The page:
FROM GUINEA TO EDESIA Shipping supervisor Andrew Kamara.
In the North End of Providence, in a small factory not far from a set of train tracks and a Walmart, a new non-profit is taking up an immodest mission: ending world hunger.
Daunting, yes, but Navyn Salem, the 38-year-old Barrington mother who built the organization from scratch, is a relentless voice for the poor.
"Once you see how fragile the children are, you can never walk away and not do anything about it,'' says Salem. "It wasn't something I could turn my back on."
If all goes as planned, Edesia: Global Nutrition Services will distribute its product — a sticky, sweet-tasting vitamin-packed peanut butter paste hailed as a miracle food — to half a million hungry children by the spring.
It would be a first blow, for the group, against a problem so immense, so stubborn, as to almost be forgotten by many in the West.
The sad fact is that 195 million children suffer from malnutrition, an illness that not only kills, but also turns survivors into weak and stunted adults with such severe health problems they cannot thrive.
Ponder these numbers over your chicken dinner: malnutrition is responsible for a third of all deaths of children 5 and under; lack of food stunts 178 million children; and 24 countries bear 80 percent of the burden of malnutrition, including the top five: Afghanistan, Bangladesh, Pakistan, India, and Nepal.
"It's awful," Salem says. "There are hundreds of thousands of kids who are so close to death, and we know how to fix it."
For Salem, the answer is Plumpy'nut and its similar lines, all gooey pastes that she and her staff — a diverse bunch from 22 countries — make by the ton at a pristine factory in a former office building on Royal Little Drive.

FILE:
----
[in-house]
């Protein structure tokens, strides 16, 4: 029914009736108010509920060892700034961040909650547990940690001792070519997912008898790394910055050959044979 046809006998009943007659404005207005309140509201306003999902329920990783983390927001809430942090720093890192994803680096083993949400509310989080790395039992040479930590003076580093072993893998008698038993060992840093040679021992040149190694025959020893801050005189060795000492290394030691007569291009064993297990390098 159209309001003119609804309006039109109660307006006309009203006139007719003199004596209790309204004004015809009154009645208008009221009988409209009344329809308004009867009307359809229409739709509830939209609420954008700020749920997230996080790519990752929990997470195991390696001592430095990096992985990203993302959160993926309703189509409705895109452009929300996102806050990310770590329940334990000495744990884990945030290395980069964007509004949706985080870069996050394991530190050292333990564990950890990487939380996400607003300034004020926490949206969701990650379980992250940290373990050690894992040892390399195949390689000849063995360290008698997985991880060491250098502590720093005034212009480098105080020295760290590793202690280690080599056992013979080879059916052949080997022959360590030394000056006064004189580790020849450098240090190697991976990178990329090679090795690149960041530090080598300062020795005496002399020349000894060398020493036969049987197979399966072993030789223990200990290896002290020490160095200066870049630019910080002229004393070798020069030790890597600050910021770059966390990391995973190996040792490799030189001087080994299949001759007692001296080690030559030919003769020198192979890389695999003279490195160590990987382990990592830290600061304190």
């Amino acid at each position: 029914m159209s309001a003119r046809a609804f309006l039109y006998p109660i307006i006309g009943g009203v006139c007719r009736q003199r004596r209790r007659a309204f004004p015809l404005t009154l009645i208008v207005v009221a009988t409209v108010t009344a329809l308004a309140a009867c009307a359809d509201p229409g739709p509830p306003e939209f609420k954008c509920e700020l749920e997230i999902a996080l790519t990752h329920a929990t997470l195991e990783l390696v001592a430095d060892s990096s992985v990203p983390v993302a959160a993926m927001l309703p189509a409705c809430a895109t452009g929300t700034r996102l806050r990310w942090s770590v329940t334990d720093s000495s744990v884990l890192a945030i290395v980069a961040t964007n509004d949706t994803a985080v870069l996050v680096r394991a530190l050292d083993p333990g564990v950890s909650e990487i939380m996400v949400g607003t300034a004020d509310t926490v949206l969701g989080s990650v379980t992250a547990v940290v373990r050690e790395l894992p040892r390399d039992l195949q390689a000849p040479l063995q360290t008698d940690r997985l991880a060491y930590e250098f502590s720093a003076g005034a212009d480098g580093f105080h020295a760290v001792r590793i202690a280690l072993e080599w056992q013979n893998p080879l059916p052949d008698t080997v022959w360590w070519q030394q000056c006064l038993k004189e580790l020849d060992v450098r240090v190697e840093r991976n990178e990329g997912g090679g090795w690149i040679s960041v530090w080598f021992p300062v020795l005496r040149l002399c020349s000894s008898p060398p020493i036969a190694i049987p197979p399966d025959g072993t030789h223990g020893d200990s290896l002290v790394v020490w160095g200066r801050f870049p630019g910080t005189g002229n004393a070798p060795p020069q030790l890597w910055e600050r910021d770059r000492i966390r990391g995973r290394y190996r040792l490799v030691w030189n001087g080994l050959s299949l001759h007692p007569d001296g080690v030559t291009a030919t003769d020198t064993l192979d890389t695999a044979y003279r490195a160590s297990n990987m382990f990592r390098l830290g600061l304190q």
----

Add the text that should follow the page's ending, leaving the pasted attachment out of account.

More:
The daughter of a Tanzanian father of Indian descent who moved to this country when he was 22 and an American mother, Salem learned about the devastation of malnutrition during a trip three years ago to her father's homeland, where more than a third of the people are stunted because they don't get enough to eat.
She wanted to do something, but what? She read books about relief doctors and traveled to Rwanda to see poverty for herself and concluded that the biggest killer wasn't AIDS, malaria, or tuberculosis, but malnutrition, which, to her, was tragic because it meant children weren't getting our most basic human need: food.
Edesia was a natural progression. Salem used her own money and a federal grant to jumpstart the factory, which makes the paste on site, grinding the peanuts and squirting the product into foil packets that are boxed and shipped overseas. (Salem's husband, Paul Salem, is a Brown University graduate and senior managing director in Providence Equity Partners, a leading global private equity firm.)
Her first shipment went to Haiti after the earthquake, and a short time later victims of Niger's drought received food. More boxes were air-lifted into flood-ravaged Pakistan just last week. The goal is to distribute Plumpy'nut, as well as Supplementary'Plumpy, Plump'doz, and Nutributter, to 500,000 children by April 1.
You can thank the French for Plumpy'nut.